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In 1989, the Nation's President along with its governors made clear that there was a keen interest in comparing the educational performance of United States' students with that of students in other countries. That year a National Education Summit adopted six education goals, one of which stated that by the year 2000, "U.S. students will be first in the world in science and mathematics achievement" (National Education Goals Panel, 1991, p. 16).

The Third International Mathematics and Science Study (TIMSS), conducted in 1995, provides the most recent information about our country's progress toward this goal. The U.S. TIMSS results describe student mathematics and science achievement for several grades (including grades 4, 8, and 12) both for the country as a whole and for various subgroups of the population. These U.S. results are directly comparable to TIMSS results from many other countries. However, with the exception of a few states that chose to participate in the state-level TIMSS program, equivalent TIMSS results are not available at the state level.

Because education in the United States is largely determined at the state and local levels, there has been considerable interest in how the performance of students in individual states compare with each other, with the United States, and with other nations. The comparison of state performance with other states and with the United States is made possible by the National Assessment of Educational Progress (NAEP). In 1996, NAEP assessed mathematics and science in the United States as a whole. Additionally, results for the individual states that chose to participate in the state NAEP assessment are available at grades 4 and 8 for mathematics and at grade 8 for science. Thus, while it is directly possible to compare the participating states with each other and with the United States, policymakers and the general public cannot directly know how the students in the various states would perform relative to students in other countries.

Since TIMSS and NAEP were administered within a year of each other, there has been considerable interest in attempting to link the two assessments. Such a linkage would, for example, allow states who participated in the state component of the NAEP mathematics or science assessments to compare their predicted TIMSS results with results from countries participating in TIMSS. Specifically, predicted means on TIMSS could be estimated for each state that participated in NAEP, with the prediction based on an application of a linking function to that state's NAEP data. Additionally, the percentages of students in the states who would score above selected points on the TIMSS scale, such as the international marker levels, had they participated in the TIMSS assessment, could be predicted from their NAEP proficiency distributions based on a linking function.

The success of the link between the 1992 NAEP mathematics results with those from the 1991 International Assessment of Educational Progress (IAEP) in mathematics (Pashley and Phillips 1993) provided encouragement that a link between TIMSS and NAEP was possible.

The purpose of this report is to describe the methods used to undertake such a link using the available data. The specific direction of the link will be to link NAEP to TIMSS, thereby providing predicted TIMSS results for given NAEP results. Since a major goal of the link is to enable comparisons between states and countries, links were intended to be established for those grades and subjects where there are both state NAEP data and international TIMSS data. The links were to be based on the data from the U.S. TIMSS national sample and from the NAEP national sample. The linkages provided in this report are for mathematics and science at grade 8. An additional link is being attempted for grade 4 mathematics but is still undergoing NCES review.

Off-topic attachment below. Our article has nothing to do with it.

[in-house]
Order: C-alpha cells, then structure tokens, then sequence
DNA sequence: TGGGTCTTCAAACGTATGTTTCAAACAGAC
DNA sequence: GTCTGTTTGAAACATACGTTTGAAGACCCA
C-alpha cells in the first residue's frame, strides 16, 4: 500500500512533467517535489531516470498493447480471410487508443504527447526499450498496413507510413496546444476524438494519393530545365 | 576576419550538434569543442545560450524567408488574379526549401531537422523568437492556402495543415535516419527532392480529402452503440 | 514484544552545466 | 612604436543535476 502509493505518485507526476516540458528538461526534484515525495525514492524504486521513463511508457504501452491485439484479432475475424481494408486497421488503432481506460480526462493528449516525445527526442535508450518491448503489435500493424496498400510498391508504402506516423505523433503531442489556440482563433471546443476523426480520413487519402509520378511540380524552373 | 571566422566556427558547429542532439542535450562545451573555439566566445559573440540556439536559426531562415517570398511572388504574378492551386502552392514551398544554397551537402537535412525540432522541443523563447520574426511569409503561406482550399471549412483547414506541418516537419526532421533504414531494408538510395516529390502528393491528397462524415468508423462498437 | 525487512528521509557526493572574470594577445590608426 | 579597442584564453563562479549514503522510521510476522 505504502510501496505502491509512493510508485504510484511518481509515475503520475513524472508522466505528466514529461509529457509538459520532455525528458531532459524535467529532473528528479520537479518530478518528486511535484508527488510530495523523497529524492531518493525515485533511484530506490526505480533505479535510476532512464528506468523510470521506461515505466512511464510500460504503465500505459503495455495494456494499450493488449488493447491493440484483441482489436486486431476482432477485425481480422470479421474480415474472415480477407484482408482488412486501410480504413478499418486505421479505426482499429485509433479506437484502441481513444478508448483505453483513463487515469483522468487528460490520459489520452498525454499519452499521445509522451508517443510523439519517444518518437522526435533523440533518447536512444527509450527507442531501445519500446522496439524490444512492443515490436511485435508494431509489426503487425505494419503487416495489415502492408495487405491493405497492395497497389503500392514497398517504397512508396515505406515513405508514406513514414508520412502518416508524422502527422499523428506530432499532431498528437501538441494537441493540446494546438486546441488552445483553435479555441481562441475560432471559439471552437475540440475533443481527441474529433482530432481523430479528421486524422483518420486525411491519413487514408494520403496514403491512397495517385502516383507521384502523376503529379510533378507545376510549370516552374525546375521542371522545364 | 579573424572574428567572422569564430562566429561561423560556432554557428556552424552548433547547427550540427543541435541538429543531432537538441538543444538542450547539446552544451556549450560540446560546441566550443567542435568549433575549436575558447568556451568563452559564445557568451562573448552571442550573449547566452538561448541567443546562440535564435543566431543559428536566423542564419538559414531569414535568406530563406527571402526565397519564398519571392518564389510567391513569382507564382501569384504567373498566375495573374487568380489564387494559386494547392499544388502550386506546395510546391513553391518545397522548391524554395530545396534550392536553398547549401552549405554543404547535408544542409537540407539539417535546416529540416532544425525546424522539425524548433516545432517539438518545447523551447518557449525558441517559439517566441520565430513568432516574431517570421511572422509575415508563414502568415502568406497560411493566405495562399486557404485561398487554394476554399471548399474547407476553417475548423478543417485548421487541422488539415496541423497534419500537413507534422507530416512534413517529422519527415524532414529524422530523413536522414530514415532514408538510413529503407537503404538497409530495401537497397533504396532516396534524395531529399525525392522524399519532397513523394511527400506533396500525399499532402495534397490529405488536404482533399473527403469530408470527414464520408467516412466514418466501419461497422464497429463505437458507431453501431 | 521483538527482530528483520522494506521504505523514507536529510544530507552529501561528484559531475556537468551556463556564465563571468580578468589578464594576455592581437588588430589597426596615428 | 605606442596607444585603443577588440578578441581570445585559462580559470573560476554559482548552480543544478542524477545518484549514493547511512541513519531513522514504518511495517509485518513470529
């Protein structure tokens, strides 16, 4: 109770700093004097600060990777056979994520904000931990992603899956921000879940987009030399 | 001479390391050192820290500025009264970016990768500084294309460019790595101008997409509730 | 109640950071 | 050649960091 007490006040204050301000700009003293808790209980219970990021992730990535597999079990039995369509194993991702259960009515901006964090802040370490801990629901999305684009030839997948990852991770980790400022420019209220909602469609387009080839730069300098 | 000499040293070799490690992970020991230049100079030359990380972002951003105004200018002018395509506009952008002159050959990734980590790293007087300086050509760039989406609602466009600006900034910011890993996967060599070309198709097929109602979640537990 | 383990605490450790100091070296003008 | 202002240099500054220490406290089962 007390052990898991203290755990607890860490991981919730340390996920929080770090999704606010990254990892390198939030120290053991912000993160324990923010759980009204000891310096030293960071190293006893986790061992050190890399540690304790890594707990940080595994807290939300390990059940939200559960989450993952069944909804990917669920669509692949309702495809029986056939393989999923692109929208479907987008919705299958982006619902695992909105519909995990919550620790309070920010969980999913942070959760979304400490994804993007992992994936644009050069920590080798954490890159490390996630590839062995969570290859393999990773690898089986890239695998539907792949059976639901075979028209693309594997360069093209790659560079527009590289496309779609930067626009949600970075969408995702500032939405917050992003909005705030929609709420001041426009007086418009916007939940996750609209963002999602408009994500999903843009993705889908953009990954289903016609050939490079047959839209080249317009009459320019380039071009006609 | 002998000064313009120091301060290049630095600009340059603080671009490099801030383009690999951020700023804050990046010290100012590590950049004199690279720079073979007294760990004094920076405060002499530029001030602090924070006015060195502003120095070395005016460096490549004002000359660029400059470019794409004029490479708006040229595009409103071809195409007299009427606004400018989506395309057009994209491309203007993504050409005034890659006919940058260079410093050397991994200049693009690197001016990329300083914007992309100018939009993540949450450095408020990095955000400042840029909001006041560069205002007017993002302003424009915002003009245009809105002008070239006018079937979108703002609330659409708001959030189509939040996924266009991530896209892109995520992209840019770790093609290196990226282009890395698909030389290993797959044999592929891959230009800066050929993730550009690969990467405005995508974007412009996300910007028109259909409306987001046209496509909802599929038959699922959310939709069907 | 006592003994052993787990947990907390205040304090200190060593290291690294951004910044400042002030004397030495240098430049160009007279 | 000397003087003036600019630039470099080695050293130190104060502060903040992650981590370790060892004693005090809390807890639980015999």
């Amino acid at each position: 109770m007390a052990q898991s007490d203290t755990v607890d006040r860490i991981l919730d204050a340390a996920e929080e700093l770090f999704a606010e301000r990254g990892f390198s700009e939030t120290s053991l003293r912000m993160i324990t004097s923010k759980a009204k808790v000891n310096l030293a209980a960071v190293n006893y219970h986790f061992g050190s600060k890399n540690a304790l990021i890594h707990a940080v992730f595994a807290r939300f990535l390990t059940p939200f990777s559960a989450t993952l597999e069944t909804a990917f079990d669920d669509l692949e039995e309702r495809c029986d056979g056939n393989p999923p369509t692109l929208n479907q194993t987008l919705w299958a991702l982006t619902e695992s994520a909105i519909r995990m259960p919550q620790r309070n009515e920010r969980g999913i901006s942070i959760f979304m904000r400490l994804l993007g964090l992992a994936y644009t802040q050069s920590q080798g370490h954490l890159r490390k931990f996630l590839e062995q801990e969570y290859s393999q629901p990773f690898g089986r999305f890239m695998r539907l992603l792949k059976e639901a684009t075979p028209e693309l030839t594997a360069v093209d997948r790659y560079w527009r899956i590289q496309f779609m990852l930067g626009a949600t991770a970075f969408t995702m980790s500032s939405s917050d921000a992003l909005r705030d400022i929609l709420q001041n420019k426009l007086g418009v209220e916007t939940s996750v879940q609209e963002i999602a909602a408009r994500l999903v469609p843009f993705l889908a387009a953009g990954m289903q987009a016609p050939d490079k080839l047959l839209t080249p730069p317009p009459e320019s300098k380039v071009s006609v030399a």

While developing the links is straightforward, the real challenge is in identifying the various sources of error that are associated with linking together two assessments and in developing components of variance attributable to as many of these as is possible. This report estimates components of variance due to four sources: (1) sampling, (2) measurement error, (3) model misspecification, and (4) temporal shift. These components are used to derive standard errors for predicted TIMSS state means and percentages and then used to construct confidence intervals around these estimates for each state.

The quality of the link between NAEP and TIMSS was evaluated using data from the states for whom representative data were available from both assessments. Specifically, the predicted TIMSS results, based on the state's NAEP data, were compared with the actual results for the state. In the 1995 administration of TIMSS, one state, Minnesota, elected to participate in the grade 8 TIMSS assessments of mathematics and science. As is shown in this report, the predicted results for that state are quite close to the actual results for the grade 8 mathematics and science assessments. In addition, two states, Missouri and Oregon, participated in a special assessment of the TIMSS in their states in 1997. While the results of these assessments have not yet been publicly released, the predicted TIMSS results for these states were consistent (within acceptable statistical bounds) with their actual TIMSS results.

This is heartening, since as discussed in the next section, the type of linking required for the available data requires caution in its use. Based on a number of studies, the moderation type of linking, as is used in this report, is adequate for the approximate comparisons of the relative rankings of individual states versus other countries, but is likely not adequate for extensive analyses based on the point estimates of scores.